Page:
I’m Liz and I’m an overeater.
When I started my DDP Yoga journey, I was 192 lbs because I was overeating. And when I say overeating, I mean that with all the behaviours of an overeater: eating in private, paying cash so my husband didn’t see yet another drive-through on the credit card, food-related guilt, and of course, shoveling copious amounts of food into my face in an unending quest to activate the reward center of my brain. At the time, I honestly thought that, aside from an occasional brownie or latte, I was probably somewhere in the range of 2K calories per day. It wasn’t until I started DDP Yoga, and began tracking my food intake on MyFitnessPal that I realized I was between 4 – 5K calories per day on a normal day, more on a bad day.
Doing DPP Yoga was my last shot at getting thin and healthy, having failed so many times before. I decided to commit to everything DDP Yoga told me to do, and to commit to the calories allowance MyFitnessPal called for me to do. For the first three months, I was on about 1.4K calories a day, and despite the shock to my system this caused, I stuck to it with a surprisingly low amount of hiccups. Et voila, I got to 155 lbs, and found health and strength that I had never seen before in my life.
And I lived happily ever after.
Not so fast. These days, I am definitely in the habit of working out. I eat good, healthy food. My weight has been steady at 153 – 155 lbs for the past three months. I am active on teamDDPyoga.com, and I get messages from people telling me that I have inspired them, or asking for advice to help them be as successful as I have been. But I still have all the thought patterns and behaviours that led me to my erstwhile overweight physique.
Don’t get me wrong. No brownies have been consumed by me since I committed to health; I don’t even have a taste for them anymore. But eating healthy food doesn’t mean having a healthy relationship with food. For me, I find myself latching on to something that is sweet, salty or high fat (it was oatmeal with chocolate morsels, currently it is peanut butter), and slowly but surely, eating more and more of it each day. Then I find I have to workout more and more to keep my peanut butter consumption from exceeding my calorie allowance. I also find that I eat it ahead of things I should be eating, sometimes even letting the peanut butter replace things I had planned to eat, like vegetables. Unlike the brownies and chips I used to indulge in, I can justify peanut butter a more easily because I buy single ingredient, organic peanut butter, and they use peanut butter to feed starving children to bring them back to health (google: Plumpy’nut). So, peanut butter is good for you, right? Yes, but not when you’re eating close to half a jar a day, and eating heaping tablespoons instead of the leveled ones required for accurate calorie counting.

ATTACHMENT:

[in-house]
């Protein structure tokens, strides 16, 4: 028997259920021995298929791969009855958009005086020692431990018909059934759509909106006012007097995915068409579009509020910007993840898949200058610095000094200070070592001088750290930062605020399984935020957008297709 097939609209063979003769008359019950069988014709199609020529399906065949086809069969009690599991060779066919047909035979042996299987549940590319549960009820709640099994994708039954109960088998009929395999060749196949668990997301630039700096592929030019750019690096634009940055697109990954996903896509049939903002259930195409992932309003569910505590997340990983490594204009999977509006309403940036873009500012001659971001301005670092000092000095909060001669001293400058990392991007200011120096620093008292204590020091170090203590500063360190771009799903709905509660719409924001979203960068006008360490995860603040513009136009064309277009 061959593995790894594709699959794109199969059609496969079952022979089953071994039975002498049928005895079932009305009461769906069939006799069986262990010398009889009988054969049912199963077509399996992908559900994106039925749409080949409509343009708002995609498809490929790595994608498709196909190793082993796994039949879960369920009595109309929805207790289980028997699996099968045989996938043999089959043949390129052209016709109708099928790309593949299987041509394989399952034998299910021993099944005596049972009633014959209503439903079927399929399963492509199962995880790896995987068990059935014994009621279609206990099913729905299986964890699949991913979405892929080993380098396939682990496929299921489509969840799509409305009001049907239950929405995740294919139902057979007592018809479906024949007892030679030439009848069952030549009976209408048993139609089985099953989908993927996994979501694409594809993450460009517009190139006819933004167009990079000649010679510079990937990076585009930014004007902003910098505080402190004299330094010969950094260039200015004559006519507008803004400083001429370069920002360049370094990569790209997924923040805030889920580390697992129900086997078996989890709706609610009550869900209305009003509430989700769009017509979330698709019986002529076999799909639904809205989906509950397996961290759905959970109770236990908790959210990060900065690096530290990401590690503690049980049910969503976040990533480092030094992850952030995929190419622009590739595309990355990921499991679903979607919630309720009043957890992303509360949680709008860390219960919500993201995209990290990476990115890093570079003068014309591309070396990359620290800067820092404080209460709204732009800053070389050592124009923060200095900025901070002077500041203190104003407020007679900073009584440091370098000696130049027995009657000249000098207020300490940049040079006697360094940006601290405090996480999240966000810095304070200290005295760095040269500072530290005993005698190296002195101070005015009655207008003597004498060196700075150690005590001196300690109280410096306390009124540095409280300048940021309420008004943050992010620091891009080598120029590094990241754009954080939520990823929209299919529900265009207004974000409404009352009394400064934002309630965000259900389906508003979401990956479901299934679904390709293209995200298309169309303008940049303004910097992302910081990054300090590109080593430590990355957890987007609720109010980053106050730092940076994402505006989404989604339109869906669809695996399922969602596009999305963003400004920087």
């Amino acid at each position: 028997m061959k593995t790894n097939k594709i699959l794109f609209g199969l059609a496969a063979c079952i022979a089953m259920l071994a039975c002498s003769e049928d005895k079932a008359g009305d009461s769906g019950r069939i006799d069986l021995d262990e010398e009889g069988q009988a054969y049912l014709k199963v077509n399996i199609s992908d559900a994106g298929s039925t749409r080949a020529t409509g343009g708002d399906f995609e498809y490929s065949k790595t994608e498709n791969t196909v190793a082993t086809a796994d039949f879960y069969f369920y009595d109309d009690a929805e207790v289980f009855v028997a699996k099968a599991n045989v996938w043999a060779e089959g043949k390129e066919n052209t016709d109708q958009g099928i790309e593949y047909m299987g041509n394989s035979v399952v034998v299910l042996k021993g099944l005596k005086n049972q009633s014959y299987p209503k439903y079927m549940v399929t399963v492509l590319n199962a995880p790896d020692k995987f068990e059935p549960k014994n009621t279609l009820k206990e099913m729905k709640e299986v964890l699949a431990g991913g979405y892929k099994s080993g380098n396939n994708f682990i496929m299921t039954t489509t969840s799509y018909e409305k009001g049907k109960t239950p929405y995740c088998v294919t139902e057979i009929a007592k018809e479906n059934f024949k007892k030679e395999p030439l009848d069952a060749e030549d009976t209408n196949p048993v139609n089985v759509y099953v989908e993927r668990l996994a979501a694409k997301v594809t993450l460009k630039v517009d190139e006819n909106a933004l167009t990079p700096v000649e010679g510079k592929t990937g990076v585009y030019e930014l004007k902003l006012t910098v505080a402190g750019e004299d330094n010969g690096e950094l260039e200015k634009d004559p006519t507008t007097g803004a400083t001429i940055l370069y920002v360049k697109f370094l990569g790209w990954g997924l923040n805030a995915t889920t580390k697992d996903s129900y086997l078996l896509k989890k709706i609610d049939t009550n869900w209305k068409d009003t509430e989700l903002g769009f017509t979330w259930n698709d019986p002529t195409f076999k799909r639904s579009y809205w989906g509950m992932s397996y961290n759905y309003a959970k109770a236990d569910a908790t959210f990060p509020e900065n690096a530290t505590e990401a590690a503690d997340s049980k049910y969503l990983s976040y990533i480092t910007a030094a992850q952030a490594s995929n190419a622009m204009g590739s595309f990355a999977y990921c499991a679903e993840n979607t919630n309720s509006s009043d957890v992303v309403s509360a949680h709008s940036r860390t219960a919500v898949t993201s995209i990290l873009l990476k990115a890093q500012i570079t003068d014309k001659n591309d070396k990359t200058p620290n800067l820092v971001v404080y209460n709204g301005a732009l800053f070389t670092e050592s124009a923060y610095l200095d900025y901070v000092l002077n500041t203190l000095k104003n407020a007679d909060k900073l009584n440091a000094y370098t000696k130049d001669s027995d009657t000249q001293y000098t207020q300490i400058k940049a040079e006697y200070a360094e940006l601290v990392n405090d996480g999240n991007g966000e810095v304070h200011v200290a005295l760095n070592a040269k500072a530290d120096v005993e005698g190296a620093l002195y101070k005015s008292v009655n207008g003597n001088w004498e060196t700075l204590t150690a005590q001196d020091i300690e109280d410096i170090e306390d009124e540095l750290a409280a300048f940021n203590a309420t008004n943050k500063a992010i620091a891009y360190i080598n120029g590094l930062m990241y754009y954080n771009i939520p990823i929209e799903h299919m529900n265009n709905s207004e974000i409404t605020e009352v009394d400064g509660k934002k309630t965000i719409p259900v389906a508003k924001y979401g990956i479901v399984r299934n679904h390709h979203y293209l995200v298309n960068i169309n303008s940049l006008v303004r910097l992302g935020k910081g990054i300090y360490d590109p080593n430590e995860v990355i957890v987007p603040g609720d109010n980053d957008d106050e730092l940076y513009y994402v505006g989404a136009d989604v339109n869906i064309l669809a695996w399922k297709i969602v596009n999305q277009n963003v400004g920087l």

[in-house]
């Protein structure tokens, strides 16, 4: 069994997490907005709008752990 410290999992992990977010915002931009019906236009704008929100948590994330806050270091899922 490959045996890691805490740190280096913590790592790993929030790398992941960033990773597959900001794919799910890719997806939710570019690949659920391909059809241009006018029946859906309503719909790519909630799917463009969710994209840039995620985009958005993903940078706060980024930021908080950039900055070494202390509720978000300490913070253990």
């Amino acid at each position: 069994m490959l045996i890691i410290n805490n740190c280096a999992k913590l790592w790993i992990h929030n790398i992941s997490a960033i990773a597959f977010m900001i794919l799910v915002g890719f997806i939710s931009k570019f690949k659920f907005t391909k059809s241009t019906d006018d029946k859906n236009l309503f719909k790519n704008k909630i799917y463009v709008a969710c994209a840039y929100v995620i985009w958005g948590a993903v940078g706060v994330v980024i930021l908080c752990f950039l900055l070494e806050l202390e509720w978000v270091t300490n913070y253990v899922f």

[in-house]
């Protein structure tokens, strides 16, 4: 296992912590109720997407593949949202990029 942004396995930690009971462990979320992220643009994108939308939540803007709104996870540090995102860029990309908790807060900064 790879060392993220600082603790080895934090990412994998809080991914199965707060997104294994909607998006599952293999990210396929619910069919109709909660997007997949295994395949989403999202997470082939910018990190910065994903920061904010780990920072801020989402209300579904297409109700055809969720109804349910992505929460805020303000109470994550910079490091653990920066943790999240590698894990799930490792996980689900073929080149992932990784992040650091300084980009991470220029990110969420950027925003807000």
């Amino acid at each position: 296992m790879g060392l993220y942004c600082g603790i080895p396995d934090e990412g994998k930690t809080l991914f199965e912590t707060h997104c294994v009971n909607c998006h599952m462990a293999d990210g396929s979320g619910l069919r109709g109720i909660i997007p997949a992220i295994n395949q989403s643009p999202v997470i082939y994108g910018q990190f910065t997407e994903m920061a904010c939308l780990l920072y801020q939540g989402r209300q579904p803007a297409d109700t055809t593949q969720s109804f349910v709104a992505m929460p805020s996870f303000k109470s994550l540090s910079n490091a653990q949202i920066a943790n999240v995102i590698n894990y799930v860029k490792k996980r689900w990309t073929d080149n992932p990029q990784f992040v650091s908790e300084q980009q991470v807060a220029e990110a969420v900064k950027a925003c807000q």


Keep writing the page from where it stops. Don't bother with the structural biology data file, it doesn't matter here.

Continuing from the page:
In the last two days, an even more worrisome pattern has emerged that prompted me to nip it in the bud by writing this post. I ate so much peanut butter that, in spite of the fact that I had worked out both days, I still exceeded my calorie allowance, and needed to deduct it from the following day’s allowance. There was a perfect storm that led to the last few days of erring. On top of being a few months into the maintenance phase of weight loss, and therefore being at higher risk of letting things slide, I have my mother in town, which means a lot more eating out. I have also been sleeping poorly as I try to switch over to early morning workouts (tiredness = less control of diet). And [men: skip to next paragraph now], not to be indelicate, it was TTOTM, which makes me a little more ravenous and prone to indulgent eating.
Making this even more worrying is the fact that my daughter and I are booking a month-long trip to see my family. It’s going to be hard to find time to workout, we will probably being eating out more, I will be tired from jetlag, and I won’t have the same level of control over what food will be accessible to me (though I am planning to bring measuring cups, and all the food I can transport).
I made a promise to myself that having worked so hard to reach this weight and level of strength. I need to be mentally ready to stay strong and not go back to my old habit just because I am back in my old home. I am going to spend the time between now and then focusing on why I overeat, and working to have healthier eating habits.
Instead of spending long hours wondering if I am trying to fill a hole in my heart left from some trauma in my past*, I am focusing on the more realistic idea that our food is addictive, and pairs with evolution to make us overeat. I found this article on WebMD, and it has some great information and advice that I am going to follow, especially the point, “Learn to enjoy the foods you can control.” For me, that means not having peanut butter in the house for a while, and having hummus available for protein cravings.
Finally, for maximum accountability, my MyFitnessPal username is myDDPyogajourney, and my email is firstname.lastname@example.org. Feel free to check up on how I am doing, and contact me to give me support or a kick in the butt when needed!
*I had a lovely childhood.
- 4 Ingredient Healthy(ish) Peanut Butter Pie (nicolejoslin.wordpress.com)
- 5 Healthy and Nutritious Snack Ideas (ciaobellabody.com)
- The 08/21/13 Joy Jar (drwilda.com)
- My love affair with peanut butter (strongbravehonest.wordpress.com)